Elisabeth, ever-faithful to God’s Word, always willing to tackle the hard topics, jumps right into the issue of suffering. She says, “This is what the Christian faith is about. It deals head-on with this question of suffering, and no other religion in the world does that. Every other religion, in some way, evades the question. Christianity has, at its very heart, this question of suffering.”
She continues, “Every one of us, I’m sure, sooner or later has to face up to that painful question. Why? And God is saying, trust Me. If your prayers don’t get answered the way you thought they were supposed to be, what happens to your faith? The world says God doesn’t love you. The Scriptures tell me something very different.”
Elisabeth spends the rest of the book sharing with us the wisdom and wonder that God has granted her in that certain measure of pain.
I am most grateful for her honesty in sharing with us the things that she did when she was wrestling with suffering and doubt, the truths to which she anchored her hope. She says, “God is God. … He loves us. We are not adrift in chaos. To me, that is the most fortifying, the most stabilizing, the most peace-giving thing that I know about the universe. Every time things have seemingly fallen apart in my life, I have gone back to those things that do not change. Nothing in the universe can ever change those facts. He loves me. I am not at the mercy of chance.”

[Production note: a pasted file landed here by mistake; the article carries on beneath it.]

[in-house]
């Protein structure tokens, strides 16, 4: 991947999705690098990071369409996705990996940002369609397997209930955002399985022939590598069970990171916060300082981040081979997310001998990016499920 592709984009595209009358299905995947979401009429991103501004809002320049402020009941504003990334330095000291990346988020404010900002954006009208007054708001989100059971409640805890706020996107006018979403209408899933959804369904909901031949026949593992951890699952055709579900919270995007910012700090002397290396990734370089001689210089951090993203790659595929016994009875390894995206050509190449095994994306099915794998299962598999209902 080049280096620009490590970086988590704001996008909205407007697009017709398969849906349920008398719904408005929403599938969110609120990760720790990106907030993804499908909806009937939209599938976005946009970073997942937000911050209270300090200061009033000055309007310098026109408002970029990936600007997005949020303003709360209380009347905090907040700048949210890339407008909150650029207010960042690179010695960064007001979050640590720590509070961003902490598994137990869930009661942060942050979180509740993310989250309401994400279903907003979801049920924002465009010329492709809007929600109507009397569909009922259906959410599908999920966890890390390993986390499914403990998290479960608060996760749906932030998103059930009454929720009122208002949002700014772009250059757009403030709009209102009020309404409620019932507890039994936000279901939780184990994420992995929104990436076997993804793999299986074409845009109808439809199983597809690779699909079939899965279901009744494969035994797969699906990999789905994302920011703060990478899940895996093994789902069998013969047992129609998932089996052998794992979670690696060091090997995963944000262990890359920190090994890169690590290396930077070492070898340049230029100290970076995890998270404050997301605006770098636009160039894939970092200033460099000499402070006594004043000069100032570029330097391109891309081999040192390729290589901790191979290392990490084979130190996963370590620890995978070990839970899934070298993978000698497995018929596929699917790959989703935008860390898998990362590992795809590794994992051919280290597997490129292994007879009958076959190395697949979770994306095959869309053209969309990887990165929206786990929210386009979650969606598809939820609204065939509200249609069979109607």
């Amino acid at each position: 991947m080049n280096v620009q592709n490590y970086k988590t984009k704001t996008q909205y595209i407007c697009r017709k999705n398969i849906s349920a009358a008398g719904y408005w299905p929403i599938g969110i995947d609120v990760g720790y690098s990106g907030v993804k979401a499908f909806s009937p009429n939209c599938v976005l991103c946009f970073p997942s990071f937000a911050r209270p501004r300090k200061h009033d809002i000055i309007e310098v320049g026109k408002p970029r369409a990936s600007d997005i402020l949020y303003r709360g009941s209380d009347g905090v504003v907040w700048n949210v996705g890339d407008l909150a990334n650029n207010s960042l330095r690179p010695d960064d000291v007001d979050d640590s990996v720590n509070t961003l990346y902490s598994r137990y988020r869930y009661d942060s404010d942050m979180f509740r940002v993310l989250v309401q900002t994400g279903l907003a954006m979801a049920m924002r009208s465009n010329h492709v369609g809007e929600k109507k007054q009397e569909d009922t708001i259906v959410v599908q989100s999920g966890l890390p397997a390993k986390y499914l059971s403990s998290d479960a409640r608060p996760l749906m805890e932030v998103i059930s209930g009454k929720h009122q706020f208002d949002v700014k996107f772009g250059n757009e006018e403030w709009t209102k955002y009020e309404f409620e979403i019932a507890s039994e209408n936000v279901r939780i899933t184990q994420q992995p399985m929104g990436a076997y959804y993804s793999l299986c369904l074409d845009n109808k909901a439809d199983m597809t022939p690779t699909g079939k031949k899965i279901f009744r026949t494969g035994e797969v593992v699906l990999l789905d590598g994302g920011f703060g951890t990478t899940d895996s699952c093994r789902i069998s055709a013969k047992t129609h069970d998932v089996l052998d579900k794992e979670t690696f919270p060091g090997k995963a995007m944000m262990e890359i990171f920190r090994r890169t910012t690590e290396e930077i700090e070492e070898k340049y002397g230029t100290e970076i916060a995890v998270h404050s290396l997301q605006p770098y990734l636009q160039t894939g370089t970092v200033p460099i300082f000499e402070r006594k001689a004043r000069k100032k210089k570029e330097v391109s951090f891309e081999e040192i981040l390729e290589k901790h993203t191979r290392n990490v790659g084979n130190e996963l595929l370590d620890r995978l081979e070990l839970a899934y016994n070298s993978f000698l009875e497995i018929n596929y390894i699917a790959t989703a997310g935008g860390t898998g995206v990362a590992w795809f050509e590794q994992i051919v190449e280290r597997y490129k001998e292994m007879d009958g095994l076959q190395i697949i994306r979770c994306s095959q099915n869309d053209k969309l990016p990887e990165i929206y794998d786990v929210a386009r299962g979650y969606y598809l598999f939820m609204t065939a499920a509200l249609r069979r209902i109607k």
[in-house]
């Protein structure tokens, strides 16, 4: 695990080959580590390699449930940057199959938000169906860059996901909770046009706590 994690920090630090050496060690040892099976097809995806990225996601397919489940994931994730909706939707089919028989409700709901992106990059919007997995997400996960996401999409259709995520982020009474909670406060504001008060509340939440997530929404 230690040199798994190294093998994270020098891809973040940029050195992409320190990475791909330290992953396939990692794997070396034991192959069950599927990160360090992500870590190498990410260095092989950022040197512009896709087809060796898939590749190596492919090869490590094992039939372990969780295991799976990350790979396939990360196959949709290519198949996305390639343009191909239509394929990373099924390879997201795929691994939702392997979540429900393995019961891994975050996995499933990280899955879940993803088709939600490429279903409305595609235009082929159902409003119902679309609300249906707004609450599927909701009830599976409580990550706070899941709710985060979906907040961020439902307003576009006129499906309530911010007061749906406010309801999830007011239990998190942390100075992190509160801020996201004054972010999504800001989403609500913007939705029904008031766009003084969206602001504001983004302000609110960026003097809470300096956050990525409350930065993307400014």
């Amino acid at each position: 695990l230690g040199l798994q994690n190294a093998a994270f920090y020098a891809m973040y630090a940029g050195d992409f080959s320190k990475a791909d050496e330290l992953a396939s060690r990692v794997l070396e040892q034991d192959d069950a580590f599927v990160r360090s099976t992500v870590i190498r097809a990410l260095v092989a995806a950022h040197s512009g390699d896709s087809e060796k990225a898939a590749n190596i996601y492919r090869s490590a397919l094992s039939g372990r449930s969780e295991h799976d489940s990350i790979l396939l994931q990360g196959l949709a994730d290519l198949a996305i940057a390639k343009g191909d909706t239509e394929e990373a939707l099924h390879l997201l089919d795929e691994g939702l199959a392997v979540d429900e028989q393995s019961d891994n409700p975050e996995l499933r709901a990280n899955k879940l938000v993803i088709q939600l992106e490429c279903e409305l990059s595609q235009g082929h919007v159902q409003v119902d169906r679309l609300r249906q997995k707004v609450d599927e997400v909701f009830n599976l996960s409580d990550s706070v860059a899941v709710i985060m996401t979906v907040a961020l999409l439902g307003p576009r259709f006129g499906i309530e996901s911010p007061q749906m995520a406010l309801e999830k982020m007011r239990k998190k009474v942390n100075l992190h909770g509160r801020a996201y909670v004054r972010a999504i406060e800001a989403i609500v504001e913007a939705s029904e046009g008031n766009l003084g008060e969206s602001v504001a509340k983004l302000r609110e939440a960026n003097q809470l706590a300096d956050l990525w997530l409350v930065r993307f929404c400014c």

Since reading her book, this passage has helped me over and over again. “We are not adrift in chaos … Nothing in the universe can ever change those facts. He loves me. I am not at the mercy of chance.” When we’re hurting, we want to know that God sees, God cares, and He has the power to do something about it. What a comfort to know that’s all true and will never be untrue.
And because we know that God loves us, the uncertainty of life comes with the joyful possibilities of what happy surprises God might bring to us. Elisabeth continues, “It’s [God] who was the Word before the foundation of the world, suffering as a lamb slain. And He has a lot up His sleeve that you and I haven’t the slightest idea about now. He’s told us enough so that we know that suffering is never for nothing.”
Reading these books back to back has given me the unique opportunity of sitting under the teaching of Elisabeth Elliot at what seem like nearly the bookends of her life. In Devotedly, we read what God was teaching her in her 20s. In Suffering Is Never For Nothing, we hear a wiser, older Elisabeth. In both, we can trace the continuous thread of God’s being glorified, of her asking us, Will you trust God, even in this? And then showing us how He’s trustworthy now and forever.
Perhaps in the younger Elisabeth, we can spot some of the seeds of grace that God was sowing, brought to bloom later in life, to remind us that He’s faithful through any hardships. Certainly her suffering was not for nothing, but for our edification and for God’s glory.
I can’t commend these books to you enough. Read them, won’t you?
Sarah Doss is a Content & Production Editor with LifeWay. She loves a quirky sitcom, baking as therapy, and travel (international or otherwise). As a recovering Lisa Frank enthusiast, she maintains a healthy affinity for school supplies and all things letterpress. Keep up with her on Twitter (she loves Twitter friends) at @sarahdossy.